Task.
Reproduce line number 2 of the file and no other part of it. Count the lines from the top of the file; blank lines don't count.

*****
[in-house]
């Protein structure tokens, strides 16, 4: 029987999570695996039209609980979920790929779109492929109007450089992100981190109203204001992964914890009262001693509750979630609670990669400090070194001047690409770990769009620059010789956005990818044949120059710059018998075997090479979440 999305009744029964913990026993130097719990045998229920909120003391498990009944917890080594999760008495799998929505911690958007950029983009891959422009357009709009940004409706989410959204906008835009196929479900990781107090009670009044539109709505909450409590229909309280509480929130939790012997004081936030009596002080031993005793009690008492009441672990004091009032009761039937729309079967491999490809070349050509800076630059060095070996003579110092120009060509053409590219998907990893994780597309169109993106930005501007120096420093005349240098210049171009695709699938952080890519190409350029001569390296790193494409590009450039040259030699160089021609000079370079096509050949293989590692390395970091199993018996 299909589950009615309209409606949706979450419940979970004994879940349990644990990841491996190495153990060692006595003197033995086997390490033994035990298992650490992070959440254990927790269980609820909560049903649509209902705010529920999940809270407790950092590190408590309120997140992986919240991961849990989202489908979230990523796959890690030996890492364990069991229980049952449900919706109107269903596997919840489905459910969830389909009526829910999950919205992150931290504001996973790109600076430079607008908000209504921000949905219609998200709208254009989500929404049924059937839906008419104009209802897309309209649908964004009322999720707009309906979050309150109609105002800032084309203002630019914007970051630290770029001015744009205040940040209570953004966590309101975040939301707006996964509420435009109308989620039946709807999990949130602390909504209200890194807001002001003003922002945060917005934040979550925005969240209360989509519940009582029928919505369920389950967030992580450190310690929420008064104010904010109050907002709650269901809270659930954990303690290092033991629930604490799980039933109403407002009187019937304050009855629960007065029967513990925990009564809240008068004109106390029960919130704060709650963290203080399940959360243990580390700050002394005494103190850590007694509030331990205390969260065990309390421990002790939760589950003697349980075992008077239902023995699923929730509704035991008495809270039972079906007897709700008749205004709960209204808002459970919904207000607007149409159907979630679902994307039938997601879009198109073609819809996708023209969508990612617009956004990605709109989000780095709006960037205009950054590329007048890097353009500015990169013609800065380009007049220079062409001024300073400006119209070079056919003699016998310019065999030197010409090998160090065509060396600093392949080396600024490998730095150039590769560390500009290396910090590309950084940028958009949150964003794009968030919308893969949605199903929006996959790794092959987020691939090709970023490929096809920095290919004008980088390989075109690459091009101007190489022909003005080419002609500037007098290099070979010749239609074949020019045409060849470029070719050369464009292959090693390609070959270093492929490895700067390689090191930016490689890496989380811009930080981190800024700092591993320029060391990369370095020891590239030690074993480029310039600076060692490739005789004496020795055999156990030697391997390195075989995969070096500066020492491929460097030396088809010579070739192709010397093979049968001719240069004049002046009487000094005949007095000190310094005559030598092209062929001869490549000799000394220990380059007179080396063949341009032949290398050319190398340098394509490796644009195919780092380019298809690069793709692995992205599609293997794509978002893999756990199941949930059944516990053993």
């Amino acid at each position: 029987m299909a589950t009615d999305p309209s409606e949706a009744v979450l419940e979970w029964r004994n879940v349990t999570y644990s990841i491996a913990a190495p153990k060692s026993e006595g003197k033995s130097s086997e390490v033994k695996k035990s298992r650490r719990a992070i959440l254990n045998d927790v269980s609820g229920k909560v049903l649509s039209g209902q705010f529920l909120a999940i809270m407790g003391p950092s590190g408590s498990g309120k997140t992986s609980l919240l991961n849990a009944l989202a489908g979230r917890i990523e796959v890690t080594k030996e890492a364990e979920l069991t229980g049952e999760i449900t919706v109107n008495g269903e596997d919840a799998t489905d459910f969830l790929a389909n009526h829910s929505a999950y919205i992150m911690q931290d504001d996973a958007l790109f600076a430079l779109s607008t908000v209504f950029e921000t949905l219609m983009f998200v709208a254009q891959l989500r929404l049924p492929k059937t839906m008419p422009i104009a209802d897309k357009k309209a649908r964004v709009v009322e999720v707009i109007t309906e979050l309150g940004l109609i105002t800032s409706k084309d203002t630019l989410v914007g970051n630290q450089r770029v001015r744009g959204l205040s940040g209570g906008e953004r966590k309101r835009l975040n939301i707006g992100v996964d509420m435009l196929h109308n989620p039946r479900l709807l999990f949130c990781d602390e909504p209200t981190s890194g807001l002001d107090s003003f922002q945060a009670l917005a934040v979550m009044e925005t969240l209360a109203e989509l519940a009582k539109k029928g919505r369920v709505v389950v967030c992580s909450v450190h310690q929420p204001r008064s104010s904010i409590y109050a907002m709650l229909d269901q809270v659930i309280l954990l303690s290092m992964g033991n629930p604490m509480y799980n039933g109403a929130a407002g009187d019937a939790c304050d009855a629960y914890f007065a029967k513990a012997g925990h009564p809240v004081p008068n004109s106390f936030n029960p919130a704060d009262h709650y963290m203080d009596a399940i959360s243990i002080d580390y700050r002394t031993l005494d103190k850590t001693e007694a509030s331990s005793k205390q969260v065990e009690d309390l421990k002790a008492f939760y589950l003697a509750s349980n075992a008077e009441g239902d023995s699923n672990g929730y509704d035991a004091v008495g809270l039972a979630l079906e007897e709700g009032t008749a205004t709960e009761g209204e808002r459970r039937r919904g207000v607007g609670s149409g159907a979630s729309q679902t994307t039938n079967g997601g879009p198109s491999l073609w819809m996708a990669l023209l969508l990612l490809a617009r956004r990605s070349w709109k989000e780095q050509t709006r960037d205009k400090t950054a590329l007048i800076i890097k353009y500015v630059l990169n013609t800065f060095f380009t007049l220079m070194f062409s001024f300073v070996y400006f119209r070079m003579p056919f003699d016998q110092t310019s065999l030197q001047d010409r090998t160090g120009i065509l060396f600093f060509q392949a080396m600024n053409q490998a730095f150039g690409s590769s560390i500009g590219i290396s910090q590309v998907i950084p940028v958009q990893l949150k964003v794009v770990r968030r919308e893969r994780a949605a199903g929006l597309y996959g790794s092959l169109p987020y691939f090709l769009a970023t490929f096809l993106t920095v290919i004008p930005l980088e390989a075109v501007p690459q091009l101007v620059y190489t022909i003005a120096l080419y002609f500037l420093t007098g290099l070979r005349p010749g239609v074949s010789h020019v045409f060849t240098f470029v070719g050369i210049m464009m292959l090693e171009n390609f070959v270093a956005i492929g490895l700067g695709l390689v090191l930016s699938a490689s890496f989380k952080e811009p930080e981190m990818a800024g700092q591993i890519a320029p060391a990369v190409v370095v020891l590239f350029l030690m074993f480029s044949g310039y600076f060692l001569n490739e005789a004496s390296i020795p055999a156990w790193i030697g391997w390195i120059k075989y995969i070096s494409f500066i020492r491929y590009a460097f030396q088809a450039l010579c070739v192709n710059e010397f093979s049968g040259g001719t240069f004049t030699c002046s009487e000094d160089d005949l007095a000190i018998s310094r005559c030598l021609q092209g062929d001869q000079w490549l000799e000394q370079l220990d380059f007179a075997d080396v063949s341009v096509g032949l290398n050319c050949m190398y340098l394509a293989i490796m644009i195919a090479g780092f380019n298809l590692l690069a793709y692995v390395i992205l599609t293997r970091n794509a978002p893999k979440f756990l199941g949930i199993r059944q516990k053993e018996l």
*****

């Protein structure tokens, strides 16, 4: 029987999570695996039209609980979920790929779109492929109007450089992100981190109203204001992964914890009262001693509750979630609670990669400090070194001047690409770990769009620059010789956005990818044949120059710059018998075997090479979440 999305009744029964913990026993130097719990045998229920909120003391498990009944917890080594999760008495799998929505911690958007950029983009891959422009357009709009940004409706989410959204906008835009196929479900990781107090009670009044539109709505909450409590229909309280509480929130939790012997004081936030009596002080031993005793009690008492009441672990004091009032009761039937729309079967491999490809070349050509800076630059060095070996003579110092120009060509053409590219998907990893994780597309169109993106930005501007120096420093005349240098210049171009695709699938952080890519190409350029001569390296790193494409590009450039040259030699160089021609000079370079096509050949293989590692390395970091199993018996 299909589950009615309209409606949706979450419940979970004994879940349990644990990841491996190495153990060692006595003197033995086997390490033994035990298992650490992070959440254990927790269980609820909560049903649509209902705010529920999940809270407790950092590190408590309120997140992986919240991961849990989202489908979230990523796959890690030996890492364990069991229980049952449900919706109107269903596997919840489905459910969830389909009526829910999950919205992150931290504001996973790109600076430079607008908000209504921000949905219609998200709208254009989500929404049924059937839906008419104009209802897309309209649908964004009322999720707009309906979050309150109609105002800032084309203002630019914007970051630290770029001015744009205040940040209570953004966590309101975040939301707006996964509420435009109308989620039946709807999990949130602390909504209200890194807001002001003003922002945060917005934040979550925005969240209360989509519940009582029928919505369920389950967030992580450190310690929420008064104010904010109050907002709650269901809270659930954990303690290092033991629930604490799980039933109403407002009187019937304050009855629960007065029967513990925990009564809240008068004109106390029960919130704060709650963290203080399940959360243990580390700050002394005494103190850590007694509030331990205390969260065990309390421990002790939760589950003697349980075992008077239902023995699923929730509704035991008495809270039972079906007897709700008749205004709960209204808002459970919904207000607007149409159907979630679902994307039938997601879009198109073609819809996708023209969508990612617009956004990605709109989000780095709006960037205009950054590329007048890097353009500015990169013609800065380009007049220079062409001024300073400006119209070079056919003699016998310019065999030197010409090998160090065509060396600093392949080396600024490998730095150039590769560390500009290396910090590309950084940028958009949150964003794009968030919308893969949605199903929006996959790794092959987020691939090709970023490929096809920095290919004008980088390989075109690459091009101007190489022909003005080419002609500037007098290099070979010749239609074949020019045409060849470029070719050369464009292959090693390609070959270093492929490895700067390689090191930016490689890496989380811009930080981190800024700092591993320029060391990369370095020891590239030690074993480029310039600076060692490739005789004496020795055999156990030697391997390195075989995969070096500066020492491929460097030396088809010579070739192709010397093979049968001719240069004049002046009487000094005949007095000190310094005559030598092209062929001869490549000799000394220990380059007179080396063949341009032949290398050319190398340098394509490796644009195919780092380019298809690069793709692995992205599609293997794509978002893999756990199941949930059944516990053993």